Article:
Courtesy of Barbara Butler

Here's What A $300,000 Playhouse (For Kids) Looks Like

If you were lucky enough to grow up with a backyard that had a tree house or a play structure, then it's likely you'll be able to recall the countless hours spent outside climbing, day-dreaming, and coming up with your own imaginary worlds before the sun started to set and you had to come in for dinner. Today's world is a bit different; it seems kids spend more time on tablets than in trees. But one look at these treehouses and play structures from Barbara Butler will remind you of the importance of outdoor play, and have you wishing for one of your own.

In case you're not familiar, Barbara Butler is a multi-talented artist and builder who dreams up, and then designs, elaborate tree houses and other play structures using all-natural redwood. She started her company in 1987, and has since built swoon-worthy creations for celebrity clients such as Jada Pinkett Smith and Will Smith, Robert Redford, and Kevin Kline. And, while she tells Romper her most expensive design to date was somewhere in the range of $300,000 (yes, you read that right), Butler doesn't believe you need a lot of money in order to capture the essence of what her designs are all about: imagination and privacy.

Courtesy of Barbara Butler

As Butler tells Romper, "Kids today are more controlled and under adult supervision than when I was young. We want them to have a space where their imaginations can run wild and even though they're still within the family's property, they feel as if they've 'gone away' and have a space that's just for them." This can be done, she notes, by creating a space kids have to "enter" in order to access. One idea she gives is to create a nook using shrubbery as the entrance.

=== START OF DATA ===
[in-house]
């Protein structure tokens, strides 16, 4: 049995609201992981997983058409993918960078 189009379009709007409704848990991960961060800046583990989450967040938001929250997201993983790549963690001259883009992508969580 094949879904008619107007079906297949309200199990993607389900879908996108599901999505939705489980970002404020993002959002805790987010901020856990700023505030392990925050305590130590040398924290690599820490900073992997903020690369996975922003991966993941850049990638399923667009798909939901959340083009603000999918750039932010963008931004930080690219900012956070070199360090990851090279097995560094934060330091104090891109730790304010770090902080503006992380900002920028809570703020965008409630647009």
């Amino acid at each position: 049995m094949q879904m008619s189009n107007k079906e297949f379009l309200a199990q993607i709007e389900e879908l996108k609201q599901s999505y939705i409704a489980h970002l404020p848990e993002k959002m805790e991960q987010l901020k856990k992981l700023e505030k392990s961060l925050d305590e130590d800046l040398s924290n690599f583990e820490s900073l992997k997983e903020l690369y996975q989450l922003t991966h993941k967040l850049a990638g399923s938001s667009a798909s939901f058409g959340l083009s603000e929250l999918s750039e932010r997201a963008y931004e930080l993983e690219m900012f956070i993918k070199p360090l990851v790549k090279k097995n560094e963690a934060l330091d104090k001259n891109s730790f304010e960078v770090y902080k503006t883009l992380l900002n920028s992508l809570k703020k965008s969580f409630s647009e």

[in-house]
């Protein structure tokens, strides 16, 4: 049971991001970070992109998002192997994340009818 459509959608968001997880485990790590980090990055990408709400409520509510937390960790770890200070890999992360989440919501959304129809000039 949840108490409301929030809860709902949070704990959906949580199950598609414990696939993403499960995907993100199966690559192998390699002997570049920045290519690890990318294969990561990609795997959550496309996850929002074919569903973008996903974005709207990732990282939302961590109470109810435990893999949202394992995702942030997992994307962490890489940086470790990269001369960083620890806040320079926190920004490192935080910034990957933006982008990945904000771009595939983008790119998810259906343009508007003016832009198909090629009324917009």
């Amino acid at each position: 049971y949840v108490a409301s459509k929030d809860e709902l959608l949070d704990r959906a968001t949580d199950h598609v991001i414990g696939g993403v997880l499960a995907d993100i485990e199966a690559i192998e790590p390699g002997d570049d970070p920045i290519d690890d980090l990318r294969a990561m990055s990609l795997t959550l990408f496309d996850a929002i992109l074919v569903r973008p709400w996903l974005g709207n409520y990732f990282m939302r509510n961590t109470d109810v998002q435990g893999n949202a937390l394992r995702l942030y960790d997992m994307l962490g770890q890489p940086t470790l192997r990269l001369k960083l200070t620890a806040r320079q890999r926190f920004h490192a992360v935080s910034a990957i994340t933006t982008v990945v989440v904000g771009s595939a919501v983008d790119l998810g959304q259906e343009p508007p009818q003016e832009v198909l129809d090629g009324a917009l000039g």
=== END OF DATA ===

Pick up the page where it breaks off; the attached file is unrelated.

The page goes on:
Once they have that space, she explains, "then you can get natural materials such as log rounds/tree stumps they can use as seats or stepping stones to jump around in a circle." Another idea for how to build a play space on a limited budget, she adds, is to find cheap (or free) furniture on Craigslist or other sites and then have the kids paint it themselves. "It's okay if it won't last for many seasons," Butler explains. The point, she says, is that you're allowing them to be in charge and express their own creativity.

One of Butler's biggest motivations in all of her work is to create a shell, as she calls it, so that the play within them can grow and change as the children do. She believes the same should be true of anything parents create at home as well, stating, "Don’t give them a story already written — give them a setting that invites a story." In other words, try to stay away from play structures that are designed with individual characters in mind. Just because your little one loves The Little Mermaid now doesn't mean he or she will in two years. By buying them pre-made structures that have already "written the story," so to speak, you're hindering their ability to create their own.

Another thing Butler says is important for parents to remember about creating a play space is actually what allowed her to tap into her creativity as a child in the first place: boredom. She explains, "A lot of great ideas come out of boredom. A little bit of boredom is a fantastic thing for kids. Eventually, they will start to create their own world of play."

Courtesy of Barbara Butler

So whether you have the money to shell out for one of Butler's custom-made creations or not, everyone can use the principles of her designs to carve out a little space that allows their children to tap into their own creativity as they play, explore, and create... just like most of us used to do.